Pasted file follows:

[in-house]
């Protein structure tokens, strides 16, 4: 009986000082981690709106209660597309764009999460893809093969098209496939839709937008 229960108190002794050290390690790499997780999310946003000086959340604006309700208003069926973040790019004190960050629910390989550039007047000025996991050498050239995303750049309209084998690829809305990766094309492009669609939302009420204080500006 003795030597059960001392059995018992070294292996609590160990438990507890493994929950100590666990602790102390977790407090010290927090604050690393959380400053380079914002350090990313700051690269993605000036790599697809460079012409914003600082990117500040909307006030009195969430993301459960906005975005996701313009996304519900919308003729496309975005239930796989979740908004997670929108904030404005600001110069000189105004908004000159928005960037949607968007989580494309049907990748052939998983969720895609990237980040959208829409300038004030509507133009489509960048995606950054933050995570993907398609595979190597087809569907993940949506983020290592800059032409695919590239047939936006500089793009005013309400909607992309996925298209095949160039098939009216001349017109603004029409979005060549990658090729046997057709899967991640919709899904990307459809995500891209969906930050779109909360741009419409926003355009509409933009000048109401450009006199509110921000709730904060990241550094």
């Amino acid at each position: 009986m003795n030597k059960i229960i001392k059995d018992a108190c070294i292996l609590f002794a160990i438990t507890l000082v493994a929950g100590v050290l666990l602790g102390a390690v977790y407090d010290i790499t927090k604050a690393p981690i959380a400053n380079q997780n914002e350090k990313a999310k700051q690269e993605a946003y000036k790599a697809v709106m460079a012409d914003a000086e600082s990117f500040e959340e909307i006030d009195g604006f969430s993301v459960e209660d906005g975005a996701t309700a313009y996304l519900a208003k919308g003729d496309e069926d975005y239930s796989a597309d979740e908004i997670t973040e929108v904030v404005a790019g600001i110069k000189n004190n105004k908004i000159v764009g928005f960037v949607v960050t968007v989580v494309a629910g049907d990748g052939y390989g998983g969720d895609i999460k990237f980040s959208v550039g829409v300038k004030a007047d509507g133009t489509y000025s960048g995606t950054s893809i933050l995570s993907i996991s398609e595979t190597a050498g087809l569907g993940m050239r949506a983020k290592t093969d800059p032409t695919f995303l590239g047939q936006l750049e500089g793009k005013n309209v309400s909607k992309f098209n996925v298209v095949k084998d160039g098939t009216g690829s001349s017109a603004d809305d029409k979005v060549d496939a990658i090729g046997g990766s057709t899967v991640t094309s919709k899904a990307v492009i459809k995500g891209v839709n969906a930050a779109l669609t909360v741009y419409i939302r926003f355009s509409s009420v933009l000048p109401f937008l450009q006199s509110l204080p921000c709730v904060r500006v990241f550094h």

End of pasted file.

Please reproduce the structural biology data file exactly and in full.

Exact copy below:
[in-house]
């Protein structure tokens, strides 16, 4: 009986000082981690709106209660597309764009999460893809093969098209496939839709937008 229960108190002794050290390690790499997780999310946003000086959340604006309700208003069926973040790019004190960050629910390989550039007047000025996991050498050239995303750049309209084998690829809305990766094309492009669609939302009420204080500006 003795030597059960001392059995018992070294292996609590160990438990507890493994929950100590666990602790102390977790407090010290927090604050690393959380400053380079914002350090990313700051690269993605000036790599697809460079012409914003600082990117500040909307006030009195969430993301459960906005975005996701313009996304519900919308003729496309975005239930796989979740908004997670929108904030404005600001110069000189105004908004000159928005960037949607968007989580494309049907990748052939998983969720895609990237980040959208829409300038004030509507133009489509960048995606950054933050995570993907398609595979190597087809569907993940949506983020290592800059032409695919590239047939936006500089793009005013309400909607992309996925298209095949160039098939009216001349017109603004029409979005060549990658090729046997057709899967991640919709899904990307459809995500891209969906930050779109909360741009419409926003355009509409933009000048109401450009006199509110921000709730904060990241550094």
């Amino acid at each position: 009986m003795n030597k059960i229960i001392k059995d018992a108190c070294i292996l609590f002794a160990i438990t507890l000082v493994a929950g100590v050290l666990l602790g102390a390690v977790y407090d010290i790499t927090k604050a690393p981690i959380a400053n380079q997780n914002e350090k990313a999310k700051q690269e993605a946003y000036k790599a697809v709106m460079a012409d914003a000086e600082s990117f500040e959340e909307i006030d009195g604006f969430s993301v459960e209660d906005g975005a996701t309700a313009y996304l519900a208003k919308g003729d496309e069926d975005y239930s796989a597309d979740e908004i997670t973040e929108v904030v404005a790019g600001i110069k000189n004190n105004k908004i000159v764009g928005f960037v949607v960050t968007v989580v494309a629910g049907d990748g052939y390989g998983g969720d895609i999460k990237f980040s959208v550039g829409v300038k004030a007047d509507g133009t489509y000025s960048g995606t950054s893809i933050l995570s993907i996991s398609e595979t190597a050498g087809l569907g993940m050239r949506a983020k290592t093969d800059p032409t695919f995303l590239g047939q936006l750049e500089g793009k005013n309209v309400s909607k992309f098209n996925v298209v095949k084998d160039g098939t009216g690829s001349s017109a603004d809305d029409k979005v060549d496939a990658i090729g046997g990766s057709t899967v991640t094309s919709k899904a990307v492009i459809k995500g891209v839709n969906a930050a779109l669609t909360v741009y419409i939302r926003f355009s509409s009420v933009l000048p109401f937008l450009q006199s509110l204080p921000c709730v904060r500006v990241f550094h």